Surface Warfare is the community within the Navy that involves the use of the surface fleet's ships for the missions of forward naval presence, sea control, and projection of power ashore. The primary missions of the surface Navy include:
- Strike warfare (power projection): An important mission of surface warfare is to support and protect the carrier group--the main tactical striking force of the Navy.
- Anti-air warfare (AAW): Ship-to-air missions are vital to the surface Navy since control of the air is required for successful operations.
- Anti-surface warfare (ASuW): In addition to engaging enemy surface ships, ASuW includes interdiction operations and anti-drug operations.
- Anti-submarine warfare (ASW): The U.S. Navy's surface fleet is most vulnerable to the threat from submarines, therefore, ASW is critical to the surface Navy's success and defense
- Amphibious warfare: Another role of the surface Navy is to transport, deploying, and support Marines.
From Norfolk, Virginia, to Yokosuka, Japan, the Navy has many homeports for its surface fleet. There are currently six active fleets whose areas of operations span the globe. Each fleet consists of a balanced mix of ships that each contributes to the success of the Navy as a whole:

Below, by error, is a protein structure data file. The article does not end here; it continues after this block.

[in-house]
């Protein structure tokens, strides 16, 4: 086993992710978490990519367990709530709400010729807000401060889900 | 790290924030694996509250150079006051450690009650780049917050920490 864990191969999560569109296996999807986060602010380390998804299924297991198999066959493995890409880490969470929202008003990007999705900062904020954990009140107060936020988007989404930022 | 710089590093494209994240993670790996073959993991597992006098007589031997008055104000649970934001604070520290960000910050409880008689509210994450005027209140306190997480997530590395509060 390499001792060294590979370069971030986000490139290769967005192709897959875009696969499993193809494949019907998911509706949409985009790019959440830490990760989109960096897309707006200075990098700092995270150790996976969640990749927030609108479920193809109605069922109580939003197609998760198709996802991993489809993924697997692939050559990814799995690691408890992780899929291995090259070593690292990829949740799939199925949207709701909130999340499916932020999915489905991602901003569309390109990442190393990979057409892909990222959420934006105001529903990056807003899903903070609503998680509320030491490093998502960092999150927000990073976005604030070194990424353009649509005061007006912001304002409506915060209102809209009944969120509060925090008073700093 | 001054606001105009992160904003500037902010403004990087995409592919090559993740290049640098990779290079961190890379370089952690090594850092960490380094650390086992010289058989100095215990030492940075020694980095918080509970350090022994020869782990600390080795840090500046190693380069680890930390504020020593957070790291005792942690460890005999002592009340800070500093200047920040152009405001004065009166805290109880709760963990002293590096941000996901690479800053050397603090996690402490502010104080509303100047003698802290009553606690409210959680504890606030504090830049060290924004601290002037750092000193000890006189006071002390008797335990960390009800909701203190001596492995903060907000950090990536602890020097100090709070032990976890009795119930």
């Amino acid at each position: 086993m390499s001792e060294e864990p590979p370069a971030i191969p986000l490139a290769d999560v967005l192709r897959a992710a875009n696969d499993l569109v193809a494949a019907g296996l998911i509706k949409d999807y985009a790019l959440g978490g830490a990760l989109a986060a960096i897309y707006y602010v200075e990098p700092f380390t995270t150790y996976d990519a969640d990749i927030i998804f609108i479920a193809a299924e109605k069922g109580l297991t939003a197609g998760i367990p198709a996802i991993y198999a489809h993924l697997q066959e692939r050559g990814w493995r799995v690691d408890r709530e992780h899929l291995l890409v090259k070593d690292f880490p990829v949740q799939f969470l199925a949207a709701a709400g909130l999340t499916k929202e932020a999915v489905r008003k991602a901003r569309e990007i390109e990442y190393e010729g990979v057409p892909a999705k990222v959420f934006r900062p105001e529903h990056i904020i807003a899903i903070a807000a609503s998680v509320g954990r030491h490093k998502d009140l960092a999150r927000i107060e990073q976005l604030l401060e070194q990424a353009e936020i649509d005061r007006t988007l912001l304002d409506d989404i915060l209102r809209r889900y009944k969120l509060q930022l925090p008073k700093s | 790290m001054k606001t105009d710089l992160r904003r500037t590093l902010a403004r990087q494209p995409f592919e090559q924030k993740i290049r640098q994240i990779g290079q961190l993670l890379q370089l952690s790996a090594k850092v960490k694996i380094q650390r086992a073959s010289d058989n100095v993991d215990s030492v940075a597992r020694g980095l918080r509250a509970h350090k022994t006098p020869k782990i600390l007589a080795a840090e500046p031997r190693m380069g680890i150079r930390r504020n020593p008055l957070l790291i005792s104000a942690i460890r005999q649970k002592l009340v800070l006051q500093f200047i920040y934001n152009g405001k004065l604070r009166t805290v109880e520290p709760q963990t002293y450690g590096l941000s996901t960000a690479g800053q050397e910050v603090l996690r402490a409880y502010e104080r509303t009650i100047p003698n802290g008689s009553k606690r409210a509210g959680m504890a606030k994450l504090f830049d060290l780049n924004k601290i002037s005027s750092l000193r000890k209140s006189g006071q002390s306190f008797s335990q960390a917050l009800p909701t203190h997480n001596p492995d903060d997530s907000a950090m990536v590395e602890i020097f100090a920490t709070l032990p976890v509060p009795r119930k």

- Cruisers (CG)
- Destroyers (DDG)
- Frigates (FFG)
- Aircraft Carriers (CVN)
- Amphibious Ships (LHA/LHD/LPD)
- Minesweepers (MCM/MHC/MCS)
- Patrol Craft (PC)
- Auxiliary Ships (AE/AO/AOE/AS/ARS)
- Littoral Combat Ships (LCS)
With the many choices of where to be stationed and what ship to serve on, the surface Navy provides sailors with the environment to develop necessary job and leadership skills and opportunities see the world.
The initial sea tour will last about 24 months, including time at sea and at port. During this time, the junior officer (JO) will be a division officer for a single division. The most important goal for a JO during this tour is to complete Personnel Qualification Standards (PQSs) and attain the SWO warfare designation pin.